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Coworkers donate leave time to help cancer victim

November 09, 1999

By LAURA ERNDE / Staff Writer

Photo by JOE CROCETTA / Staff Photographer


When Kelli Roser was diagnosed with cancer in September, she was scared.

Not just for her own well-being, but for her two young children she's raising by herself while working as a certified geriatric nursing assistant.

Roser, 33, didn't have enough sick time to cover all the days she's had to miss because of her illness.

But thanks to her coworkers at Avalon Manor Health Care Center, Roser's paychecks are still coming in.

Twenty-two employees at the nursing home north of Hagerstown have donated 464 hours of their leave time to Roser.

Her coworkers have helped out in other ways, by taking her to doctors' appointments, sending her cards, flowers and even preparing her meals.

"They've just been so great. It's so unbelievable," said Roser, of Hagerstown.

Roser started working at Avalon Manor in 1984, shortly after she graduated from South Hagerstown High School.

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She's been there ever since, with the exception of about a year. She had moved to Texas, but came back after getting homesick.

When she got ill earlier this year, it started with flu-like symptoms. When the symptoms kept recurring, her doctor did more tests in July. They revealed she had two tumors, one in a kidney and one in her pancreas.

She underwent surgery Sept. 23 to remove one of her two kidneys and part of her pancreas. Doctors found the tumors to be cancerous, she said.

She will return to her job in the medical records department next Tuesday on a part-time basis. She still has to undergo more tests and possibly more treatment, she said.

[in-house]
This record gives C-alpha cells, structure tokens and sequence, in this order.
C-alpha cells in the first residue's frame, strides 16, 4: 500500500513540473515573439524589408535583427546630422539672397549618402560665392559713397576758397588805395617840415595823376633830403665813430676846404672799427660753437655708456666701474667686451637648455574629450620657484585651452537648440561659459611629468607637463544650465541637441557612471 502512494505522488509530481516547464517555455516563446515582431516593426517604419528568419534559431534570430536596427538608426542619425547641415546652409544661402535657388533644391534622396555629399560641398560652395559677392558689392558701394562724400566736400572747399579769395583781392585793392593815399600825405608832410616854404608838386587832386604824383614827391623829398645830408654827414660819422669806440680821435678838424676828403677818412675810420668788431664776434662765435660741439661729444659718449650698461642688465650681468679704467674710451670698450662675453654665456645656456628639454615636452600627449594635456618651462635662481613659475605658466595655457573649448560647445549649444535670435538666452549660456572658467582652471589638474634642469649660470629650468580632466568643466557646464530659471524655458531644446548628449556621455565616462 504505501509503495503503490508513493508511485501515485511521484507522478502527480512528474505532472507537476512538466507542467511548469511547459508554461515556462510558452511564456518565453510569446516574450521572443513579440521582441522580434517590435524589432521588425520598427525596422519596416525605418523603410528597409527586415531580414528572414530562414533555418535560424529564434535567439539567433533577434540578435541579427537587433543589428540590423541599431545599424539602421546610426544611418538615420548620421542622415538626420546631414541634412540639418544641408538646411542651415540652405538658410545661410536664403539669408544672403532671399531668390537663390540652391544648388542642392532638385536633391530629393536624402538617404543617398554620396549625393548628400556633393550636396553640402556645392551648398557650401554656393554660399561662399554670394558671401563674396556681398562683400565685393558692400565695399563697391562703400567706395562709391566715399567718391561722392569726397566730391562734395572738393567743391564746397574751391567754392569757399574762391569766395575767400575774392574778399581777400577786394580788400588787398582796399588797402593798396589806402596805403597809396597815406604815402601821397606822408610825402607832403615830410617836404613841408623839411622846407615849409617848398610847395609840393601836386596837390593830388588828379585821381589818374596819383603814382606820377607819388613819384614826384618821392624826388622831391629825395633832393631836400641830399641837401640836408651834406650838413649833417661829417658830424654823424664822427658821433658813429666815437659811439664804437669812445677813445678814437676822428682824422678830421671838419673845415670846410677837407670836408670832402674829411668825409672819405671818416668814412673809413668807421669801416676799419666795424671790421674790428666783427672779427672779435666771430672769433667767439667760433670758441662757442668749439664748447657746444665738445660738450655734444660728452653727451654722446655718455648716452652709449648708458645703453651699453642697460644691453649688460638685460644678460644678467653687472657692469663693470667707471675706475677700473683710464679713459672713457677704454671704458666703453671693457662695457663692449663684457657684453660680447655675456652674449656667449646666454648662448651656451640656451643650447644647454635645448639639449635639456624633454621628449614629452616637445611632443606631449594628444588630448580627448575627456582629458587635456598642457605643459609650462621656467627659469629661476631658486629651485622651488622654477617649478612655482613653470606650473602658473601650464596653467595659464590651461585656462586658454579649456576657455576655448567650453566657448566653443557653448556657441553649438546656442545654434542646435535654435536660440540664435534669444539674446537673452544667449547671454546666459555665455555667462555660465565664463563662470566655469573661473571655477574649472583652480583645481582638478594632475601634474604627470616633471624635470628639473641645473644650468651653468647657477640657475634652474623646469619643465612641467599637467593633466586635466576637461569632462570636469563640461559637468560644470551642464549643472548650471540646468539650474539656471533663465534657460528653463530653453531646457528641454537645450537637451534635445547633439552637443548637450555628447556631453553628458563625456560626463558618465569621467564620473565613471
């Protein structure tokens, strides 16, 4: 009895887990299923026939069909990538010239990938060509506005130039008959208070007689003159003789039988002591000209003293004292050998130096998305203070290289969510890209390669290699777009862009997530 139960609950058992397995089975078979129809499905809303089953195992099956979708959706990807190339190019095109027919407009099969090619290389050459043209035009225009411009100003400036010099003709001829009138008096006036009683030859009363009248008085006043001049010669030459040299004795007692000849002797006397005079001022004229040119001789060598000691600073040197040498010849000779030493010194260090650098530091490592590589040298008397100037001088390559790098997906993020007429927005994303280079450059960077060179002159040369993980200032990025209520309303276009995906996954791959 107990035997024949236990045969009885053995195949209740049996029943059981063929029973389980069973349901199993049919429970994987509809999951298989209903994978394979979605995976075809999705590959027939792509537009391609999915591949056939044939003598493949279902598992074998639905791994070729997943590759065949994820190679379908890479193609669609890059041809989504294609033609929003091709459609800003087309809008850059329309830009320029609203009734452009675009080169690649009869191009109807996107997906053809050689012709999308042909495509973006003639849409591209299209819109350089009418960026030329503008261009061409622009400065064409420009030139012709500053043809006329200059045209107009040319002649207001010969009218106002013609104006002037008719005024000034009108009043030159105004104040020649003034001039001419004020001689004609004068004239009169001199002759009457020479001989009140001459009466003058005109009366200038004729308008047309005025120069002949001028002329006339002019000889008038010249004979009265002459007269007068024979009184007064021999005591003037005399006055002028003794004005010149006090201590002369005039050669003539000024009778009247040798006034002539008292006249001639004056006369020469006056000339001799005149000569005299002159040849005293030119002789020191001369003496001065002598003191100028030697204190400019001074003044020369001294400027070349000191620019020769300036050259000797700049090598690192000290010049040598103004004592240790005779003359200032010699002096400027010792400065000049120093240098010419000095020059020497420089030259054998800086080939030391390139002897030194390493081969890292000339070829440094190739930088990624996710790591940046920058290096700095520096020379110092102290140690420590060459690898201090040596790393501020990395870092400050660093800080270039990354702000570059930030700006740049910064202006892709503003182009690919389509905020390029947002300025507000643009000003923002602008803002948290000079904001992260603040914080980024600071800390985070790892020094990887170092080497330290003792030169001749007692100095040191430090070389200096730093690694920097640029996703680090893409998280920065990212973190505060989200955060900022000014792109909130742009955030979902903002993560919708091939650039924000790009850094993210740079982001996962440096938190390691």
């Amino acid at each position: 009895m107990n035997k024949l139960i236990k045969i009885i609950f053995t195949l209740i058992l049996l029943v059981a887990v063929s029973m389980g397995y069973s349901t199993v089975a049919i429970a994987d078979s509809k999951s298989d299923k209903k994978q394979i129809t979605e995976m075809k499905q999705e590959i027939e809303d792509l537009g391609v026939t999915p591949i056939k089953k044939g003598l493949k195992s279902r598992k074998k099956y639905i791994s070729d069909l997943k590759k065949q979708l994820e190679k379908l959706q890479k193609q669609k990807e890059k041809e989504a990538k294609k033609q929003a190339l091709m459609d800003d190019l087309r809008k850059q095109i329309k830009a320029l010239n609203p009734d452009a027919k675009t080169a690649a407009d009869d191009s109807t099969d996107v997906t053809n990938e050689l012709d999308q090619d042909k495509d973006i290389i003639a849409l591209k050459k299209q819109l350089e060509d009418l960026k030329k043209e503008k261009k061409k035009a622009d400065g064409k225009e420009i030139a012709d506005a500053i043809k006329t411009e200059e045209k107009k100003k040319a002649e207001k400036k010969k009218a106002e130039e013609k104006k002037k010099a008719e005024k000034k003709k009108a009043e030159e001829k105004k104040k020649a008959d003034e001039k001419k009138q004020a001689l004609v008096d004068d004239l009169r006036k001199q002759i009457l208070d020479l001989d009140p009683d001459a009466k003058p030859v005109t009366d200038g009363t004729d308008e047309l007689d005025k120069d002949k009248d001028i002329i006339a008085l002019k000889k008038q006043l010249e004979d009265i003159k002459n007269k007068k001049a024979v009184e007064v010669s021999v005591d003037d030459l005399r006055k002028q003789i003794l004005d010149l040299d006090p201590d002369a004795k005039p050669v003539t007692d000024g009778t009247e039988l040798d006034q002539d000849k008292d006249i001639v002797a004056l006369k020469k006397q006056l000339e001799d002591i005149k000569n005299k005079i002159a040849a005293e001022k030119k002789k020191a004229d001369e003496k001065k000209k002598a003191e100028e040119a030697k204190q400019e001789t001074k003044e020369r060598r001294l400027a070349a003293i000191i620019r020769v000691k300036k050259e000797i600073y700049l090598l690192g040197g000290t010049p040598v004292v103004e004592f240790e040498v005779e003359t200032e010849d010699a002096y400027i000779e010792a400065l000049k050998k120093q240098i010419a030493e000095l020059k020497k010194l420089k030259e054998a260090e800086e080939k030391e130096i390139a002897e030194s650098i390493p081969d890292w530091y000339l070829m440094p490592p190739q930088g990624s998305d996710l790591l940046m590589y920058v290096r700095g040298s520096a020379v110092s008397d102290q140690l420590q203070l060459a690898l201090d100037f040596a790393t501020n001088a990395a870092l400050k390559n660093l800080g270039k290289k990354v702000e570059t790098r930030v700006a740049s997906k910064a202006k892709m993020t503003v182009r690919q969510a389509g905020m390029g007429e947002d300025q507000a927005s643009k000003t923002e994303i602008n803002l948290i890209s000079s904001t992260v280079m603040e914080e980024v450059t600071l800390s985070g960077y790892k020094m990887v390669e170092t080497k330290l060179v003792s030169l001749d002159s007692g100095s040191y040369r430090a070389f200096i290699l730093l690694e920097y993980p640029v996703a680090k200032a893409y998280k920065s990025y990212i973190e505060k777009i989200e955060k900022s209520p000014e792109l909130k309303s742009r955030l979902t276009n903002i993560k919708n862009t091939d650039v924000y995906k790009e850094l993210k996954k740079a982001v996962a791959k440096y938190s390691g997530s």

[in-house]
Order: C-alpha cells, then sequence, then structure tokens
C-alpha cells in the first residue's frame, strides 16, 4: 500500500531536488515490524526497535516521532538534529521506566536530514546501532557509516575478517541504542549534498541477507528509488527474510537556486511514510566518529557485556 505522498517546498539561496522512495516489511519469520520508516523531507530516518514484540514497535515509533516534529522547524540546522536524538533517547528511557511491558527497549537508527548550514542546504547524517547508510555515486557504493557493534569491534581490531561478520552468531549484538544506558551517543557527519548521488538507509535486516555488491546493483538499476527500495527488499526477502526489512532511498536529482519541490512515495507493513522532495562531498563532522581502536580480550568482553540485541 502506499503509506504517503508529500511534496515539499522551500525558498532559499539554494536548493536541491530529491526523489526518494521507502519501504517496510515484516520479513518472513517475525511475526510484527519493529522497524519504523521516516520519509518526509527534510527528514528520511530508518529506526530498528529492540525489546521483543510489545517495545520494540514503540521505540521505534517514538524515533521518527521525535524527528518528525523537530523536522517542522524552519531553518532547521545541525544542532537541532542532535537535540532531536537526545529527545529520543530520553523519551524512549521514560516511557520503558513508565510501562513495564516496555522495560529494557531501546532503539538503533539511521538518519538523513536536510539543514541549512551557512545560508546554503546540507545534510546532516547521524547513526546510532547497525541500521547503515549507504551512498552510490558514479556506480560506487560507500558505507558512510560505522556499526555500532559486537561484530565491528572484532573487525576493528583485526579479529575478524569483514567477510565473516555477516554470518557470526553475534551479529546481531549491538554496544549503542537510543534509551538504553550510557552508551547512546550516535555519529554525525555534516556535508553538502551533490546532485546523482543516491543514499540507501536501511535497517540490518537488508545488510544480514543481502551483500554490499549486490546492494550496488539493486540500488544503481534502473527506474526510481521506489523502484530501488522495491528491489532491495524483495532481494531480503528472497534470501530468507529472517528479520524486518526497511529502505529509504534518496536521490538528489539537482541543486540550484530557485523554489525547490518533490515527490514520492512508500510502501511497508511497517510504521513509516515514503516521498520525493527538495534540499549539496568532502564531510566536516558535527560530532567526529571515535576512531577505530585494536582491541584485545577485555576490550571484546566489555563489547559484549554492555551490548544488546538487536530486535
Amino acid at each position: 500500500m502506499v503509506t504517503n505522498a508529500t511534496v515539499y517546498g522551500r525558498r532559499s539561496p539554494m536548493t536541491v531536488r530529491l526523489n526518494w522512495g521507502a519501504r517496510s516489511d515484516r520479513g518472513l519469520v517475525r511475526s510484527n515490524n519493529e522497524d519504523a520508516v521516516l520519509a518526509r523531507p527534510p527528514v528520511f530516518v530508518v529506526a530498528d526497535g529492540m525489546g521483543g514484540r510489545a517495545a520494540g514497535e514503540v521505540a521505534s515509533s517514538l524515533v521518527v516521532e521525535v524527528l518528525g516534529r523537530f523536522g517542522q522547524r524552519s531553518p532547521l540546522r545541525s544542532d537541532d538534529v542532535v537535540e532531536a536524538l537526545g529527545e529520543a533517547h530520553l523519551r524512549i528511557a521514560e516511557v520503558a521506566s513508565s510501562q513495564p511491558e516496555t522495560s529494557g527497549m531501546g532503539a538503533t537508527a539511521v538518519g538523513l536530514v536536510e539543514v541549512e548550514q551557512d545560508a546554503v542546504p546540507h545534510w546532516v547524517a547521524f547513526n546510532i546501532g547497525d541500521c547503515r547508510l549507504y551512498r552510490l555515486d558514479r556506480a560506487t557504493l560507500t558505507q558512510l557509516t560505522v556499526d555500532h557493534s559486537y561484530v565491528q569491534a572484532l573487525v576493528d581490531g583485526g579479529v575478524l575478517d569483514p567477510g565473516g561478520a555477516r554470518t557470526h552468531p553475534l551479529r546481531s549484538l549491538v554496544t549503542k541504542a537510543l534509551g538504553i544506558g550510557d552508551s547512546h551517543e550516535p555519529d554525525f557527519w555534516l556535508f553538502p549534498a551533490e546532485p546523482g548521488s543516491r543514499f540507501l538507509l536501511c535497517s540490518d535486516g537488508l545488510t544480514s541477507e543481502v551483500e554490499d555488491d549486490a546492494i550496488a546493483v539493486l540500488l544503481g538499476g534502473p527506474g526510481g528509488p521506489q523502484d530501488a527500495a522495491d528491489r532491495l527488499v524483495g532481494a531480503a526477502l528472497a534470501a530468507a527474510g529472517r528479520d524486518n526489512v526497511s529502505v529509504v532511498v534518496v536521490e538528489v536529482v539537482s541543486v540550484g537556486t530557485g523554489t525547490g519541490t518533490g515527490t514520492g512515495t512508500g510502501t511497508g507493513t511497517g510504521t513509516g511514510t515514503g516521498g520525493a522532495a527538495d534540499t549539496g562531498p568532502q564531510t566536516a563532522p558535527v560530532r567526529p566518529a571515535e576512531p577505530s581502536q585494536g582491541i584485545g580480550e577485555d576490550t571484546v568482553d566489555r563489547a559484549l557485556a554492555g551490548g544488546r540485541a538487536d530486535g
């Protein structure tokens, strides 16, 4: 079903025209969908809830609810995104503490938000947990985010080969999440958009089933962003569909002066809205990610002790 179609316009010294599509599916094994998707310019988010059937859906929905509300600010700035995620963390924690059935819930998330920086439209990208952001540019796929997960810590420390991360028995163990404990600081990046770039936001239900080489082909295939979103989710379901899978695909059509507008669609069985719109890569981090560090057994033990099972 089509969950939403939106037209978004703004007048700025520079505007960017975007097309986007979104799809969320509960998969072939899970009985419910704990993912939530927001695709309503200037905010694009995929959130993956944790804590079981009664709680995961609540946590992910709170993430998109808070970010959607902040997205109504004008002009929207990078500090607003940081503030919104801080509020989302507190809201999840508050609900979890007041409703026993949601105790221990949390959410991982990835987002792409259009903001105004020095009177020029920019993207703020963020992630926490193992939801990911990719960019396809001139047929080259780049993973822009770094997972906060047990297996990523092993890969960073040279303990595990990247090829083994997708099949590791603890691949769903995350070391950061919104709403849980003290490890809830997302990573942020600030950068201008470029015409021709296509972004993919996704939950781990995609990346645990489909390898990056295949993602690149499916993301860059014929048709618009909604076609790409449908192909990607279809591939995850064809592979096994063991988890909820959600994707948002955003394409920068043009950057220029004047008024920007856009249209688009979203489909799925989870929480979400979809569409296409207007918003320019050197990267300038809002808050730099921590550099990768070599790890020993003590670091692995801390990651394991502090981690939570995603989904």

Her children, who are 4 and 5, don't really understand what's been happening to their mother, she said.

When Gail Snyder, the nursing home's activities director, learned about Roser's plight, she thought that donating sick leave would be a good way to help.

"It had to be a scary time for Kelli. We're not just her coworkers. We care about her," said Snyder, of Hagerstown.

Snyder got permission for other employees to donate some of their sick leave from the nursing home's administrators at Magnolia Management Inc. of Hagerstown.

It was a first for Magnolia, which owns and operates six nursing homes in Maryland and Pennsylvania.

"We were pleased to be able to do this for Kelli," said Magnolia Vice President Peter E. Perini Sr.

The word went out to the nursing home's 175 employees at a staff meeting and 22 stepped forward. Most gave a day or two. One person gave two weeks.

"I was just impressed with everybody who came and gave," said Sharon Harshman, who does the payroll at Avalon and donated a couple of days herself.

Roser's closest coworker, Lorraine Miller, drove her to many medical appointments.

Amy Hose, who works in rehabilitation, helped arrange a month's worth of prepared meals through her church, Apostolic Church of Maryland in Clear Spring.

"It's almost like we're another family," Roser said.

Snyder said she was reminded of the story of geese. When one drops out of flying formation, two others stay nearby until the bird dies or can fly again.

"We're in a caring profession and we're caring people here," Snyder said.

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